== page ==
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FAQs - Commercial

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Commercial Insurance

You have a duty to mitigate and prevent further losses from occurring.Make sure that your premises are secure. It’s OK to have emergency boarding-up done in the event of a break-in or vandalismYou do not have to wait until you’ve informed your insurers but ensure that you keep all costs to a minimum and that you:

  • Retain all receipts
  • Keep a photographic record
  • Report all malicious damage or thefts to the police and obtain a crime reference number

To provide theft cover your insurance company will require a minimum level of security on your premises, this will include for example:

  • Five lever mortise deadlocks complying with British Standard 3621 or five lever close shackled padlocks on all final exit doors.
  • All ground floor and accessible opening windows to be fitted with key operated locks, fixed shut or fitted with bars.

Please refer to your policy wording for full details as the requirements can vary according to the type of door and windows you have. This will not apply to any door or window officially designated a fire exit by the Fire Authority.

We recommend that you:

  • Report all accidents to us/your insurers immediately
  • Meet your legal obligation to record accidents in your Accident Book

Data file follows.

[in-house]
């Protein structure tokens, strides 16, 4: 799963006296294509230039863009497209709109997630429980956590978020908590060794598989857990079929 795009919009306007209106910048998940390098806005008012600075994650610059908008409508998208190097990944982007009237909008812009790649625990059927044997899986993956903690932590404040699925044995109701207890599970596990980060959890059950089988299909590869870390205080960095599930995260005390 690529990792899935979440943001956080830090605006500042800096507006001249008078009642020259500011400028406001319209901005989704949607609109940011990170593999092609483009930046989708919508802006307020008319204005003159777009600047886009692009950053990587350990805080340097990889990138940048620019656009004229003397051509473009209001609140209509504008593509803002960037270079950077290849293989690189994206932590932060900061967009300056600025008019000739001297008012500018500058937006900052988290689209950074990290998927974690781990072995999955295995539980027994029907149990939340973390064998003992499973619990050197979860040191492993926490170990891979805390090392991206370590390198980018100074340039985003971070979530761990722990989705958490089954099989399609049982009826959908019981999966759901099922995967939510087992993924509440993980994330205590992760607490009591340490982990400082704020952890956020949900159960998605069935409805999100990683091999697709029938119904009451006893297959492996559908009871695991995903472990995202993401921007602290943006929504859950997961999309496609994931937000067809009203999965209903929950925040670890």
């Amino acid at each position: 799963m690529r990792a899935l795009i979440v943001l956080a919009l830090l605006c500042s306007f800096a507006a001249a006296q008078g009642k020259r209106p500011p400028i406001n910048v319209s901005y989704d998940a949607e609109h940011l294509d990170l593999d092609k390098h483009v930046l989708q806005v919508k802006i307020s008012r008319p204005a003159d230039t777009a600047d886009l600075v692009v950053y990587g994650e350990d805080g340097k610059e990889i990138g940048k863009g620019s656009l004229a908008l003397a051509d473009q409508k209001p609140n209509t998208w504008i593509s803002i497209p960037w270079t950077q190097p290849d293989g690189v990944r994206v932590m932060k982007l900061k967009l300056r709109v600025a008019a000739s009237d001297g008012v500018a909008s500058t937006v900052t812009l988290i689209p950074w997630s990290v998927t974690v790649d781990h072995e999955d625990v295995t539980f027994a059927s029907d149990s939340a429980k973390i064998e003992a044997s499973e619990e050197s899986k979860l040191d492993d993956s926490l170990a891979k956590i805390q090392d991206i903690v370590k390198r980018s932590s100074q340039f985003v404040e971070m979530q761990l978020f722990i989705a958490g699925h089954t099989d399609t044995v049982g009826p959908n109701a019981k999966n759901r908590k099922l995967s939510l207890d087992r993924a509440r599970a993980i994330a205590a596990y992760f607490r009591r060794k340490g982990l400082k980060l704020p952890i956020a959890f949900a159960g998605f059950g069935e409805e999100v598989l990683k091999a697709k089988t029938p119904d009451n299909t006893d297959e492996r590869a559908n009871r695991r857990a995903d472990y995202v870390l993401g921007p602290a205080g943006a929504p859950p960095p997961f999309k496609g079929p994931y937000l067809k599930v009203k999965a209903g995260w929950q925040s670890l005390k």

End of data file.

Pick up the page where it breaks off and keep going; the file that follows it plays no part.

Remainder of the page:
• Do not accept responsibility or agree to pay compensation even if you think it is obvious that it is your fault
  • Allow your Insurers to investigate and advise you of the best course of action to be taken.
  • If you accept liability before referral to your insurers then you could prejudice your, and your insurer’s, ability to deal with any claim made against you.

You should notify us of any damage to your property even if you think someone else may be responsible. Do not assume that just because the damage was caused by someone else that they are legally liable. The law allows for genuine and fortuitous events and also bear in mind that they might not be insured or in a financial position to pay for your damage.

Every business is different and ensuring you have the right policy can be a bit of a minefield.The simplest way to protect your livelihood is by taking out a package policy which has been specifically designed for certain classes of business known as Small Medium Enterprises (SME). Such a policy will have been tailored to the requirements of your business and will include certain covers on an ‘automatic basis’, such as standard business interruption, shop front glass &/or signage and liability as well as offering other aspects on a more specific basis, for example legal expenses and money insurance.Consider it a box of chocolates that have a bunch of covers pre-wrapped and ready to suit your business.

A combined policy is designed for larger businesses and can be described more as a “pick & mix” whereby you have the box and you put what covers you need into it. The experts at Shearwater can help you in either case and give you the best advice as to what would be the best course of action to take based on your individual circumstances.

This type of insurance is designed to cover you for any claim made against you for any third party property damage and/or injury that may occur to a member of the public while you or an employee is going about your normal working activities. It will also cover you for any legal fees incurred in defending yourself against such a claim. It is not a legal requirement but highly recommended for any individual or company who has any direct contact with members of the public whether on your premises or otherwise.